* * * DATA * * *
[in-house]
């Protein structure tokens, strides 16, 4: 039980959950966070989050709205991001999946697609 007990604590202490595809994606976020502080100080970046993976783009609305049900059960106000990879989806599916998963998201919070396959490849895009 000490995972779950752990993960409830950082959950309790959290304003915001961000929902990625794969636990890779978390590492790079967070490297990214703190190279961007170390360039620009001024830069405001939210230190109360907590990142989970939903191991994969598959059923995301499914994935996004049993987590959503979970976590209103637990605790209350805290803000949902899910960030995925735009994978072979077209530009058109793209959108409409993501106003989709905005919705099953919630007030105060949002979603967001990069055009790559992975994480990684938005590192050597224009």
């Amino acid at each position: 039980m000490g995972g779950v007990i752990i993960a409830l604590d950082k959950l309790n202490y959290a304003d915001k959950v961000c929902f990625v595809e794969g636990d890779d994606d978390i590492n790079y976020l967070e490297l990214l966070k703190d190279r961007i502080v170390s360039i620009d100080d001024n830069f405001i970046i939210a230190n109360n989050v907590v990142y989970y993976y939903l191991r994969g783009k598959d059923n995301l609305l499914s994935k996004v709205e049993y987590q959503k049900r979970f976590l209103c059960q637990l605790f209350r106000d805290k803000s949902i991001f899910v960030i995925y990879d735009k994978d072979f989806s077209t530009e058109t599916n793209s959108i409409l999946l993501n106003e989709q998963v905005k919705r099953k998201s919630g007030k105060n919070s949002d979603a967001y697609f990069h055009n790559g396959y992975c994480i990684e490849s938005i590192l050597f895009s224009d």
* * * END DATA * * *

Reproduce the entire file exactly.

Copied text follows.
[in-house]
């Protein structure tokens, strides 16, 4: 039980959950966070989050709205991001999946697609 007990604590202490595809994606976020502080100080970046993976783009609305049900059960106000990879989806599916998963998201919070396959490849895009 000490995972779950752990993960409830950082959950309790959290304003915001961000929902990625794969636990890779978390590492790079967070490297990214703190190279961007170390360039620009001024830069405001939210230190109360907590990142989970939903191991994969598959059923995301499914994935996004049993987590959503979970976590209103637990605790209350805290803000949902899910960030995925735009994978072979077209530009058109793209959108409409993501106003989709905005919705099953919630007030105060949002979603967001990069055009790559992975994480990684938005590192050597224009």
């Amino acid at each position: 039980m000490g995972g779950v007990i752990i993960a409830l604590d950082k959950l309790n202490y959290a304003d915001k959950v961000c929902f990625v595809e794969g636990d890779d994606d978390i590492n790079y976020l967070e490297l990214l966070k703190d190279r961007i502080v170390s360039i620009d100080d001024n830069f405001i970046i939210a230190n109360n989050v907590v990142y989970y993976y939903l191991r994969g783009k598959d059923n995301l609305l499914s994935k996004v709205e049993y987590q959503k049900r979970f976590l209103c059960q637990l605790f209350r106000d805290k803000s949902i991001f899910v960030i995925y990879d735009k994978d072979f989806s077209t530009e058109t599916n793209s959108i409409l999946l993501n106003e989709q998963v905005k919705r099953k998201s919630g007030k105060n919070s949002d979603a967001y697609f990069h055009n790559g396959y992975c994480i990684e490849s938005i590192l050597f895009s224009d």